Disciplinary investigations and meetings

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An employer who considers an employee in breach of their employment agreement may decide to commence a disciplinary investigation against that employee.

Sometimes an outcome of a disciplinary investigation can be dismissal and so it is very important not to take the process lightly and to seek advice.

A disciplinary investigation or meeting is something that an employer should notify in writing. The initial notice should set out the detail of the matter being investigated and any relevant evidence and nominated time for a meeting or formal written response. An employee should be given plenty of time to seek advice before responding. They should be given the opportunity to have a support person at any meeting with them.

Sometimes it is necessary for there to be several meetings, particularly if something raised by the employee needs to be considered or investigated further by the employer.

Disciplinary investigations need to be conducted following the rules of natural justice. This means the employee is entitled to understand the nature of the allegations that are being put to them and be given a genuine opportunity to have input and give their response to the employer. The employer must genuinely take into account the input.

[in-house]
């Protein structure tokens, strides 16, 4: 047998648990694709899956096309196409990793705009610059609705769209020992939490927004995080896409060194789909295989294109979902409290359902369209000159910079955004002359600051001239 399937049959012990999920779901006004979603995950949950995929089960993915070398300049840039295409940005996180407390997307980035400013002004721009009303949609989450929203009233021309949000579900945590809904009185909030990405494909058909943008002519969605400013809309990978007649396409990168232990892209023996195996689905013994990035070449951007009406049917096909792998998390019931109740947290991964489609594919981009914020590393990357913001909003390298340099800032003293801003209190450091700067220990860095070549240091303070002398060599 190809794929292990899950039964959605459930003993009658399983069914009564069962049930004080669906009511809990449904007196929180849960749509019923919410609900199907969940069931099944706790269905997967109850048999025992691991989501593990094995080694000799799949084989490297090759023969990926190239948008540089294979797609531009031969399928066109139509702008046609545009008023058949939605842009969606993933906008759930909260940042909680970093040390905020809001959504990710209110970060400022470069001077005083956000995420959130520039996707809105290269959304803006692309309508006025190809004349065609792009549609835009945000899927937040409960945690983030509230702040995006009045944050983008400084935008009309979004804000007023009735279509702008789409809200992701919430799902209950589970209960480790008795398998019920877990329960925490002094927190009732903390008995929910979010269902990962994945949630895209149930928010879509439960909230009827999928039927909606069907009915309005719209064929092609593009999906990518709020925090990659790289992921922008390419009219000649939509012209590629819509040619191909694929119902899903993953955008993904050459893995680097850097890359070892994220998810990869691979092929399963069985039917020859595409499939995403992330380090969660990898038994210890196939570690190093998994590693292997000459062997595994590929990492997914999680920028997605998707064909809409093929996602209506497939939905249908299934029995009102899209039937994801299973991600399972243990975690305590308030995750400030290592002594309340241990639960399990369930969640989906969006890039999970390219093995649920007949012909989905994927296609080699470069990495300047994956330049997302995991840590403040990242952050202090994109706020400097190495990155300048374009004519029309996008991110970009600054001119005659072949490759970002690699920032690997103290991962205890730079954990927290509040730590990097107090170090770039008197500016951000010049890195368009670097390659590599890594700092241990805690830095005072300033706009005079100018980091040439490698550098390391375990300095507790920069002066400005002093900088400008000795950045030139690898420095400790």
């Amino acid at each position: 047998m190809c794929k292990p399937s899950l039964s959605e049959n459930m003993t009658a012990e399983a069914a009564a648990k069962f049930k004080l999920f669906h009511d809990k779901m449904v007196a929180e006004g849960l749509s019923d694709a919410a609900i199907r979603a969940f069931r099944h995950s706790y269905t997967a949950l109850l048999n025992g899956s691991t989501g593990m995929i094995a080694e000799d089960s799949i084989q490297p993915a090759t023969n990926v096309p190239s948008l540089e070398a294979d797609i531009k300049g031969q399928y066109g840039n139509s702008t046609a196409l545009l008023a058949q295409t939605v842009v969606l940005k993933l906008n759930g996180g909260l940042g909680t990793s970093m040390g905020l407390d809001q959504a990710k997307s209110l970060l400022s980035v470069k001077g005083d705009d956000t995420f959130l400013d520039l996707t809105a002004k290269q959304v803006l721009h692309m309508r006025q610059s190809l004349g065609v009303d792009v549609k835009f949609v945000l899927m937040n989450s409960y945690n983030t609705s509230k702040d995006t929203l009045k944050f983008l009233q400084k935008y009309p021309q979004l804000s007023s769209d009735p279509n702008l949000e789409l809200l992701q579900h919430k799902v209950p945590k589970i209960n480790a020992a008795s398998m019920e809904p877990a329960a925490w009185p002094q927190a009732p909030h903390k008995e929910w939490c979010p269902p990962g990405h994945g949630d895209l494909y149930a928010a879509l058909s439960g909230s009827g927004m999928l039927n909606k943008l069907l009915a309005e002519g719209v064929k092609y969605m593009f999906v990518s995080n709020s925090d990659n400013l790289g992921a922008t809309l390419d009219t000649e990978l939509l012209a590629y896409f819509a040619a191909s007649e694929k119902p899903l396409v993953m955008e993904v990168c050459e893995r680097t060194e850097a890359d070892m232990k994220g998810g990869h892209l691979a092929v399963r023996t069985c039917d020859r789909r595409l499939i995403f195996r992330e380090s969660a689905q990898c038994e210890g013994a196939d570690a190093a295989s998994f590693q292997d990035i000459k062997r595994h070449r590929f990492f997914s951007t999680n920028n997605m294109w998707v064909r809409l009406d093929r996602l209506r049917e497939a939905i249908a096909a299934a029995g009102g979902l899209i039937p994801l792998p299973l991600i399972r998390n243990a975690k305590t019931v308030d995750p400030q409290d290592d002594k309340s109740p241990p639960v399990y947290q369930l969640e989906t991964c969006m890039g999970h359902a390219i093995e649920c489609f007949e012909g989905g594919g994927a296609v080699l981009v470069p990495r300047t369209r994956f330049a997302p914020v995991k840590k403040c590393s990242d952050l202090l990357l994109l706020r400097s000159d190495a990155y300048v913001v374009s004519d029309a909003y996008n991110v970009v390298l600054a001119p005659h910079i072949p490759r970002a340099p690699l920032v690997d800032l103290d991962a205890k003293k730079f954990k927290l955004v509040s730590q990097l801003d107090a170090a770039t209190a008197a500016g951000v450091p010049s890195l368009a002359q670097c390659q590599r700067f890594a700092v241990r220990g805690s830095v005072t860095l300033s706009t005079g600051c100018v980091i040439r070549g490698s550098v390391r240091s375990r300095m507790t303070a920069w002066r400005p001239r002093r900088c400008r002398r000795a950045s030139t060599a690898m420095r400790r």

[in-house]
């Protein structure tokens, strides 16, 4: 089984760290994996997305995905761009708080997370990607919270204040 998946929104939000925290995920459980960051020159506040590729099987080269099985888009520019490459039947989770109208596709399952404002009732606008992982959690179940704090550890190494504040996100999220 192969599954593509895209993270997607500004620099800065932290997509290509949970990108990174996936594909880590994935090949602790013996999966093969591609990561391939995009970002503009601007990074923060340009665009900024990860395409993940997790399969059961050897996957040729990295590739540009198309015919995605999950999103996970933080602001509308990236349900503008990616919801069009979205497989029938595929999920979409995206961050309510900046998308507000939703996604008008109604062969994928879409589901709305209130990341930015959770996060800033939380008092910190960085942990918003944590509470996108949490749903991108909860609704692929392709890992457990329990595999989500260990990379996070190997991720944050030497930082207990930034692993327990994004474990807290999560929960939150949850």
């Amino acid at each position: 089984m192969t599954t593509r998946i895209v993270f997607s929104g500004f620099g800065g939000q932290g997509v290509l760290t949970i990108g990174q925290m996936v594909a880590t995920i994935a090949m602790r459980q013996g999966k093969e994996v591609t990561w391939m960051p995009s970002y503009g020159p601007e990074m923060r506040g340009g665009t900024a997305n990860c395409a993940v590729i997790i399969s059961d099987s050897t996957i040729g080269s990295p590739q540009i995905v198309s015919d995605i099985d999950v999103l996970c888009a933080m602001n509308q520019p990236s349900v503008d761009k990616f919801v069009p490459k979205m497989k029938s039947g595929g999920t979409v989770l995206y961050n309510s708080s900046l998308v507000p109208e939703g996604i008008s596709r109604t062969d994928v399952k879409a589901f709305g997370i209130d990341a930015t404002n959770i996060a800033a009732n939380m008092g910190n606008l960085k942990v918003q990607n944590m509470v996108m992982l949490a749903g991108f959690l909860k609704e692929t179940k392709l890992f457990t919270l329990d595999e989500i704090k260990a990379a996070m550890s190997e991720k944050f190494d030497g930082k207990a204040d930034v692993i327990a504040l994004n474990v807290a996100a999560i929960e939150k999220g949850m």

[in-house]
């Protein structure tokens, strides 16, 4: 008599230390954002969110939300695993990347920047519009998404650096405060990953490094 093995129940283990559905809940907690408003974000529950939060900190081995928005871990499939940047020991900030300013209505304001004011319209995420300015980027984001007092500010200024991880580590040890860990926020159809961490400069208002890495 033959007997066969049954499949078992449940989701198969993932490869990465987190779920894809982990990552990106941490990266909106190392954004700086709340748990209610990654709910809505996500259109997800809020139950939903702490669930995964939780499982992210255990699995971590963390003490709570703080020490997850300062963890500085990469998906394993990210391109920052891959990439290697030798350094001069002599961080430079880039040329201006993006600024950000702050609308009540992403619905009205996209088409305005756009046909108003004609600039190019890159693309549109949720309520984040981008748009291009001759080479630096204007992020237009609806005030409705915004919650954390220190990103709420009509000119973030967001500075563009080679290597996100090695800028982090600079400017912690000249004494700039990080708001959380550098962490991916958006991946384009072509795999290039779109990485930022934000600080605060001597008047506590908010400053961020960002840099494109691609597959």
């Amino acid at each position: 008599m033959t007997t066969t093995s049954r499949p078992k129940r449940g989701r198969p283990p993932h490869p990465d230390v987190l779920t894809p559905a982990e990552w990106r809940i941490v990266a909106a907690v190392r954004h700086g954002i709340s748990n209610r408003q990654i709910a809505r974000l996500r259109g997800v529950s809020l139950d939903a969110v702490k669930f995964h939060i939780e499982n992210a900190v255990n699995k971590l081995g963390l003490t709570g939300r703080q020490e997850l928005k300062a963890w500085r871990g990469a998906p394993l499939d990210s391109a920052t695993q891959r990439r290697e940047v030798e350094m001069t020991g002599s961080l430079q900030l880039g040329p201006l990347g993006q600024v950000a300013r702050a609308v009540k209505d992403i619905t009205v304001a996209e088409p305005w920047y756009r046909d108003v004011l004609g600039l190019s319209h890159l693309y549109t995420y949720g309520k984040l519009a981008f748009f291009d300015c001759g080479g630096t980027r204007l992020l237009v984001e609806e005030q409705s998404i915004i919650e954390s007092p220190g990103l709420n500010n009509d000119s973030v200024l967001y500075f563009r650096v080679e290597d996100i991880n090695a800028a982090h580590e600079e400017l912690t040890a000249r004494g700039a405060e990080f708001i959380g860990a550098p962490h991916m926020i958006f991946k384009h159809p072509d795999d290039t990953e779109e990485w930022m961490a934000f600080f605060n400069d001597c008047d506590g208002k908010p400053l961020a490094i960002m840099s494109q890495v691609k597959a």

A good employer will run and investigation in two phases. The first phase is to determine whether or not the employment contract has been breached. The second phase is to determine whether, if the contract has been breached, there should be any consequence such as a warning or dismissal.

At every stage, once the employer is close to reaching a decision, a proposed decision should be provided to the employee for comment and final input.

A disciplinary investigation that is not run properly or reaches a conclusion that it is not possible to reach on the facts may lead and employee bringing a personal grievance. It is therefore very important that employers seek advice before commencing a disciplinary investigation meeting. Likewise it is important that employees faced with the prospect of such an investigation meeting seek expert advice.

This article is not a substitute for legal advice about your own individual situation. Every case can be different so please seek legal advice or contact me direct for advice that applies to you.